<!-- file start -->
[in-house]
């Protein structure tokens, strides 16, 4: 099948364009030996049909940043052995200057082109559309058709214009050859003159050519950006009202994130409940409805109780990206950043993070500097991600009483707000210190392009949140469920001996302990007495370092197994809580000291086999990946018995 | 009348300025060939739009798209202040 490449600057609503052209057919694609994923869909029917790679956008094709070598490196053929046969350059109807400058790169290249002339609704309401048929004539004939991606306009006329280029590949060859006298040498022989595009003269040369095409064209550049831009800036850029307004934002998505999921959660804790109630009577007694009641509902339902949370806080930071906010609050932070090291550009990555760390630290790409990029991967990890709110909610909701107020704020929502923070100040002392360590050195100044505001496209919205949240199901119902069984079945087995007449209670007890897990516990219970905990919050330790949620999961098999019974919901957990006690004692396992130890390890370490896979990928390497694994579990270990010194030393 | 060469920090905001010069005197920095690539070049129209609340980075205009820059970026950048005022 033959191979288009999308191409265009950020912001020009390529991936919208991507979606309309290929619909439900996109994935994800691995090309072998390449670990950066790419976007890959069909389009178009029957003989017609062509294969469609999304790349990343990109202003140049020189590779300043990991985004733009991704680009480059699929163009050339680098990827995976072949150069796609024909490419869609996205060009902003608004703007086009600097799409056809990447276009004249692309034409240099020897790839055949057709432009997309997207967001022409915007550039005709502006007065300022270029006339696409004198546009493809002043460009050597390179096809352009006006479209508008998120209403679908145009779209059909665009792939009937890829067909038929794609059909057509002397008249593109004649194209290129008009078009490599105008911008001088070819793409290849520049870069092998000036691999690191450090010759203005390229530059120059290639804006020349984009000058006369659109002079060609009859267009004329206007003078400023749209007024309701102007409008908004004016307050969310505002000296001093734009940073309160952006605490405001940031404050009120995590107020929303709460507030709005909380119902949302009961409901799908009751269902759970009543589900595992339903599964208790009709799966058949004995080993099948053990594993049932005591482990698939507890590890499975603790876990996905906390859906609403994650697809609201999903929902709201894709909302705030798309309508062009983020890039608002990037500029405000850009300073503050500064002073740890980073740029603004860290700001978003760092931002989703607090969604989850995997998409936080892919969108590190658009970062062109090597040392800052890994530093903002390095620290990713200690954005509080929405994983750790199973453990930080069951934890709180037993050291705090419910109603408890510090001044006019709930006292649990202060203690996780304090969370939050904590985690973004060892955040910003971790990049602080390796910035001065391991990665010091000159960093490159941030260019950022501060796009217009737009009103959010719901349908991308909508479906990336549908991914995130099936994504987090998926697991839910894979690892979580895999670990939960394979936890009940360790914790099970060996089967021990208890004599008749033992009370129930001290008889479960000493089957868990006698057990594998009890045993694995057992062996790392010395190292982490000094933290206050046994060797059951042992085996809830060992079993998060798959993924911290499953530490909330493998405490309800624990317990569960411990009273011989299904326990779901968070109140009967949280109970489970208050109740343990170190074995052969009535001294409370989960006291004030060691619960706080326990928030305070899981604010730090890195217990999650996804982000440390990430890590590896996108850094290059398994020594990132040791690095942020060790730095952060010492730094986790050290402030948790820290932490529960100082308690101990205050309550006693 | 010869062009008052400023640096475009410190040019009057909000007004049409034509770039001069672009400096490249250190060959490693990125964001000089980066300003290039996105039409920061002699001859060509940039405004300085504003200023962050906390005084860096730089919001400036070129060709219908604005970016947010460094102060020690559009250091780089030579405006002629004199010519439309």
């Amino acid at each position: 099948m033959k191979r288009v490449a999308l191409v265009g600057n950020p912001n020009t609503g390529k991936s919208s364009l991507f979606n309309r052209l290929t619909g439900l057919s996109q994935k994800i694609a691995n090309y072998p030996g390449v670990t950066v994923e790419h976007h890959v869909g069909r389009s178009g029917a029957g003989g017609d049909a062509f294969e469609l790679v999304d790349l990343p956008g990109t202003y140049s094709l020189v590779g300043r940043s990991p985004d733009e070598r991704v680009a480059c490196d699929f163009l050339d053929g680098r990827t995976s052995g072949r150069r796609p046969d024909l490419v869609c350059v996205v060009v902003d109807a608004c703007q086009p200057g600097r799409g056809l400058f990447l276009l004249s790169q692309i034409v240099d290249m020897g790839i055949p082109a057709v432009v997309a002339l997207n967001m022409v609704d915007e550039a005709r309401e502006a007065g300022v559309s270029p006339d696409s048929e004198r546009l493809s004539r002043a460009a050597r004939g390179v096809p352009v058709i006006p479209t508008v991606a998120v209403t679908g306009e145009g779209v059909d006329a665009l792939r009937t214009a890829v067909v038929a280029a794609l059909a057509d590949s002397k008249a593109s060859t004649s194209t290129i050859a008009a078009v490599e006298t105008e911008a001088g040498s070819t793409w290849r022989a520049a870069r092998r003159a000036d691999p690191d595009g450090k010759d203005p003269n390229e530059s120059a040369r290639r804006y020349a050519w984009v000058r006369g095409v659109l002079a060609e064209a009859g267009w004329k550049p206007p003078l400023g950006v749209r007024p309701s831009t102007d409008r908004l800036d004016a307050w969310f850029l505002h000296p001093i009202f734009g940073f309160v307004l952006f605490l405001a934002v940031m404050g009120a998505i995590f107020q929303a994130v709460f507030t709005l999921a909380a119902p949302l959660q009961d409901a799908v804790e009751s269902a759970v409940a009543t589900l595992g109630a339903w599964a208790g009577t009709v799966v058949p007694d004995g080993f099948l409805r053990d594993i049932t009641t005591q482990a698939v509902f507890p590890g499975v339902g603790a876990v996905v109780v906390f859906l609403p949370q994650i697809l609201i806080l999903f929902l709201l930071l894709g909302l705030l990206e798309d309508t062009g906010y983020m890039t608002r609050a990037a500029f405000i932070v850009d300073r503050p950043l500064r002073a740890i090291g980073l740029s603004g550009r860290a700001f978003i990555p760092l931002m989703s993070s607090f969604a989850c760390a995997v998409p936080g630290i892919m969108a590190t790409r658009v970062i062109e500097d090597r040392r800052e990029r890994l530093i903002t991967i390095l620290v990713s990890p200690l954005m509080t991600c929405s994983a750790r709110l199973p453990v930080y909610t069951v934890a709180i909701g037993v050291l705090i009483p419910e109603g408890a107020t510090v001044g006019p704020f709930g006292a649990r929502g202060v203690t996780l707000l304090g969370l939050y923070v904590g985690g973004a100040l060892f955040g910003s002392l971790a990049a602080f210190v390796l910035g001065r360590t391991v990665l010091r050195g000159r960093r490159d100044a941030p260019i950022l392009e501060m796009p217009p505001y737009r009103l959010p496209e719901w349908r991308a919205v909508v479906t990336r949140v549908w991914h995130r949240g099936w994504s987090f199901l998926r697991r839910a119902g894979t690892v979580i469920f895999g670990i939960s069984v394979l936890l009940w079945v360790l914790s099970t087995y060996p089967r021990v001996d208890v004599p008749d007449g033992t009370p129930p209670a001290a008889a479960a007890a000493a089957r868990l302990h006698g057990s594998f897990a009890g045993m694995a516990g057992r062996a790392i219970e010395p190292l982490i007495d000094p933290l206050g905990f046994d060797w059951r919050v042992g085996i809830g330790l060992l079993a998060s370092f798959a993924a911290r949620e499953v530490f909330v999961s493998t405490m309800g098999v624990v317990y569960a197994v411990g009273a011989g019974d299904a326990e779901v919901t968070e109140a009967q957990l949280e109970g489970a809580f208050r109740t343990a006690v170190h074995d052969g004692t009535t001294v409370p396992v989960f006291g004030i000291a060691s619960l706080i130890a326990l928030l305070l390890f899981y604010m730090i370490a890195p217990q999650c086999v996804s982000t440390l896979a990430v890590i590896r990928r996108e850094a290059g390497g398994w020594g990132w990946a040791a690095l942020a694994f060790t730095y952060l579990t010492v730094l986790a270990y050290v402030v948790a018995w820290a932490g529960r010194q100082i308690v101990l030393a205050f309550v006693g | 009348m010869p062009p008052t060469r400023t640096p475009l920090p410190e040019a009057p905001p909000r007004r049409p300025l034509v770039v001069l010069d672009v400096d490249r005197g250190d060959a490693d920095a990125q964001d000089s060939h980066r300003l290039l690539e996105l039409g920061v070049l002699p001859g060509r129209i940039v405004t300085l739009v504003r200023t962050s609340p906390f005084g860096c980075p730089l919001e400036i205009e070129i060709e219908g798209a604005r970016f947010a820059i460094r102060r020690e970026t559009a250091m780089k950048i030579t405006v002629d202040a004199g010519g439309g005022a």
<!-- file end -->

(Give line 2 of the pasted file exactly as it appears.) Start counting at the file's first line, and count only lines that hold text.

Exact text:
């Protein structure tokens, strides 16, 4: 099948364009030996049909940043052995200057082109559309058709214009050859003159050519950006009202994130409940409805109780990206950043993070500097991600009483707000210190392009949140469920001996302990007495370092197994809580000291086999990946018995 | 009348300025060939739009798209202040 490449600057609503052209057919694609994923869909029917790679956008094709070598490196053929046969350059109807400058790169290249002339609704309401048929004539004939991606306009006329280029590949060859006298040498022989595009003269040369095409064209550049831009800036850029307004934002998505999921959660804790109630009577007694009641509902339902949370806080930071906010609050932070090291550009990555760390630290790409990029991967990890709110909610909701107020704020929502923070100040002392360590050195100044505001496209919205949240199901119902069984079945087995007449209670007890897990516990219970905990919050330790949620999961098999019974919901957990006690004692396992130890390890370490896979990928390497694994579990270990010194030393 | 060469920090905001010069005197920095690539070049129209609340980075205009820059970026950048005022 033959191979288009999308191409265009950020912001020009390529991936919208991507979606309309290929619909439900996109994935994800691995090309072998390449670990950066790419976007890959069909389009178009029957003989017609062509294969469609999304790349990343990109202003140049020189590779300043990991985004733009991704680009480059699929163009050339680098990827995976072949150069796609024909490419869609996205060009902003608004703007086009600097799409056809990447276009004249692309034409240099020897790839055949057709432009997309997207967001022409915007550039005709502006007065300022270029006339696409004198546009493809002043460009050597390179096809352009006006479209508008998120209403679908145009779209059909665009792939009937890829067909038929794609059909057509002397008249593109004649194209290129008009078009490599105008911008001088070819793409290849520049870069092998000036691999690191450090010759203005390229530059120059290639804006020349984009000058006369659109002079060609009859267009004329206007003078400023749209007024309701102007409008908004004016307050969310505002000296001093734009940073309160952006605490405001940031404050009120995590107020929303709460507030709005909380119902949302009961409901799908009751269902759970009543589900595992339903599964208790009709799966058949004995080993099948053990594993049932005591482990698939507890590890499975603790876990996905906390859906609403994650697809609201999903929902709201894709909302705030798309309508062009983020890039608002990037500029405000850009300073503050500064002073740890980073740029603004860290700001978003760092931002989703607090969604989850995997998409936080892919969108590190658009970062062109090597040392800052890994530093903002390095620290990713200690954005509080929405994983750790199973453990930080069951934890709180037993050291705090419910109603408890510090001044006019709930006292649990202060203690996780304090969370939050904590985690973004060892955040910003971790990049602080390796910035001065391991990665010091000159960093490159941030260019950022501060796009217009737009009103959010719901349908991308909508479906990336549908991914995130099936994504987090998926697991839910894979690892979580895999670990939960394979936890009940360790914790099970060996089967021990208890004599008749033992009370129930001290008889479960000493089957868990006698057990594998009890045993694995057992062996790392010395190292982490000094933290206050046994060797059951042992085996809830060992079993998060798959993924911290499953530490909330493998405490309800624990317990569960411990009273011989299904326990779901968070109140009967949280109970489970208050109740343990170190074995052969009535001294409370989960006291004030060691619960706080326990928030305070899981604010730090890195217990999650996804982000440390990430890590590896996108850094290059398994020594990132040791690095942020060790730095952060010492730094986790050290402030948790820290932490529960100082308690101990205050309550006693 | 010869062009008052400023640096475009410190040019009057909000007004049409034509770039001069672009400096490249250190060959490693990125964001000089980066300003290039996105039409920061002699001859060509940039405004300085504003200023962050906390005084860096730089919001400036070129060709219908604005970016947010460094102060020690559009250091780089030579405006002629004199010519439309």